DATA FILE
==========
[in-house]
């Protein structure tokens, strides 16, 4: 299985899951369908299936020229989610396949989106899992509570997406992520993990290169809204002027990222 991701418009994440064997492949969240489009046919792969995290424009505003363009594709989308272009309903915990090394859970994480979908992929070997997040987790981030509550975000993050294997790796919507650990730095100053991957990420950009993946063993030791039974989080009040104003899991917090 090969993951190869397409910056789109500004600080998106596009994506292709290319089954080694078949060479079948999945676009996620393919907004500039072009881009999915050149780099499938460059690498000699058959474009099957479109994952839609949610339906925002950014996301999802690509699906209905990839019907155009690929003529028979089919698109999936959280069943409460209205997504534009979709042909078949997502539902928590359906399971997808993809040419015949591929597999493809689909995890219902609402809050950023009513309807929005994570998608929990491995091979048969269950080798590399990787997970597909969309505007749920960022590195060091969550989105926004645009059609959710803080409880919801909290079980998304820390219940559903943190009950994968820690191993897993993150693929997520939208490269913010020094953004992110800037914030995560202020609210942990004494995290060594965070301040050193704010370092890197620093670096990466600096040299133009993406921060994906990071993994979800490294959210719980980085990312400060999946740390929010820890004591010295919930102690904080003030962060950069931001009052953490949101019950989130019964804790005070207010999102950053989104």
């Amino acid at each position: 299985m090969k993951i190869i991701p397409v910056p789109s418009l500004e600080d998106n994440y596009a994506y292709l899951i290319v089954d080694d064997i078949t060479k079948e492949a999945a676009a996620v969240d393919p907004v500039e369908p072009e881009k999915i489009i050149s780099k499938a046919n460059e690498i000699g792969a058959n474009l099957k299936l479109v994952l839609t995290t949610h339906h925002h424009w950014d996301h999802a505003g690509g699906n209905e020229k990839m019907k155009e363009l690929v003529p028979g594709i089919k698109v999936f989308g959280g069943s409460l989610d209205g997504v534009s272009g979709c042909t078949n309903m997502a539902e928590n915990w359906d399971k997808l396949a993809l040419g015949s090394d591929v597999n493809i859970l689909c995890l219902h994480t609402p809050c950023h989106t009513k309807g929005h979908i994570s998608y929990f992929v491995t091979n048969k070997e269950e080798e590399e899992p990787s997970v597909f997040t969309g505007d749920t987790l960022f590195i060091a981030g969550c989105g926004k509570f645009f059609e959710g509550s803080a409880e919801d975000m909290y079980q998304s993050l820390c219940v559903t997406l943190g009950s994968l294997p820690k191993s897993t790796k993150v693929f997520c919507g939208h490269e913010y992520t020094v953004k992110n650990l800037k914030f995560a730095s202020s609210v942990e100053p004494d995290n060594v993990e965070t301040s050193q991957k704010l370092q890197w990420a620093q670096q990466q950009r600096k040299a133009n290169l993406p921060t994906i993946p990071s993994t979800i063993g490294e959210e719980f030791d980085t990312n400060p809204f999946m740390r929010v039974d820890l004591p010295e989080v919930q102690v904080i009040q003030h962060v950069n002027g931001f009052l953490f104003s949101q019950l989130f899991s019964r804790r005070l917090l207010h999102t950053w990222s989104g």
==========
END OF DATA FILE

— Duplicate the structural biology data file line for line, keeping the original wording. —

[in-house]
């Protein structure tokens, strides 16, 4: 299985899951369908299936020229989610396949989106899992509570997406992520993990290169809204002027990222 991701418009994440064997492949969240489009046919792969995290424009505003363009594709989308272009309903915990090394859970994480979908992929070997997040987790981030509550975000993050294997790796919507650990730095100053991957990420950009993946063993030791039974989080009040104003899991917090 090969993951190869397409910056789109500004600080998106596009994506292709290319089954080694078949060479079948999945676009996620393919907004500039072009881009999915050149780099499938460059690498000699058959474009099957479109994952839609949610339906925002950014996301999802690509699906209905990839019907155009690929003529028979089919698109999936959280069943409460209205997504534009979709042909078949997502539902928590359906399971997808993809040419015949591929597999493809689909995890219902609402809050950023009513309807929005994570998608929990491995091979048969269950080798590399990787997970597909969309505007749920960022590195060091969550989105926004645009059609959710803080409880919801909290079980998304820390219940559903943190009950994968820690191993897993993150693929997520939208490269913010020094953004992110800037914030995560202020609210942990004494995290060594965070301040050193704010370092890197620093670096990466600096040299133009993406921060994906990071993994979800490294959210719980980085990312400060999946740390929010820890004591010295919930102690904080003030962060950069931001009052953490949101019950989130019964804790005070207010999102950053989104």
């Amino acid at each position: 299985m090969k993951i190869i991701p397409v910056p789109s418009l500004e600080d998106n994440y596009a994506y292709l899951i290319v089954d080694d064997i078949t060479k079948e492949a999945a676009a996620v969240d393919p907004v500039e369908p072009e881009k999915i489009i050149s780099k499938a046919n460059e690498i000699g792969a058959n474009l099957k299936l479109v994952l839609t995290t949610h339906h925002h424009w950014d996301h999802a505003g690509g699906n209905e020229k990839m019907k155009e363009l690929v003529p028979g594709i089919k698109v999936f989308g959280g069943s409460l989610d209205g997504v534009s272009g979709c042909t078949n309903m997502a539902e928590n915990w359906d399971k997808l396949a993809l040419g015949s090394d591929v597999n493809i859970l689909c995890l219902h994480t609402p809050c950023h989106t009513k309807g929005h979908i994570s998608y929990f992929v491995t091979n048969k070997e269950e080798e590399e899992p990787s997970v597909f997040t969309g505007d749920t987790l960022f590195i060091a981030g969550c989105g926004k509570f645009f059609e959710g509550s803080a409880e919801d975000m909290y079980q998304s993050l820390c219940v559903t997406l943190g009950s994968l294997p820690k191993s897993t790796k993150v693929f997520c919507g939208h490269e913010y992520t020094v953004k992110n650990l800037k914030f995560a730095s202020s609210v942990e100053p004494d995290n060594v993990e965070t301040s050193q991957k704010l370092q890197w990420a620093q670096q990466q950009r600096k040299a133009n290169l993406p921060t994906i993946p990071s993994t979800i063993g490294e959210e719980f030791d980085t990312n400060p809204f999946m740390r929010v039974d820890l004591p010295e989080v919930q102690v904080i009040q003030h962060v950069n002027g931001f009052l953490f104003s949101q019950l989130f899991s019964r804790r005070l917090l207010h999102t950053w990222s989104g």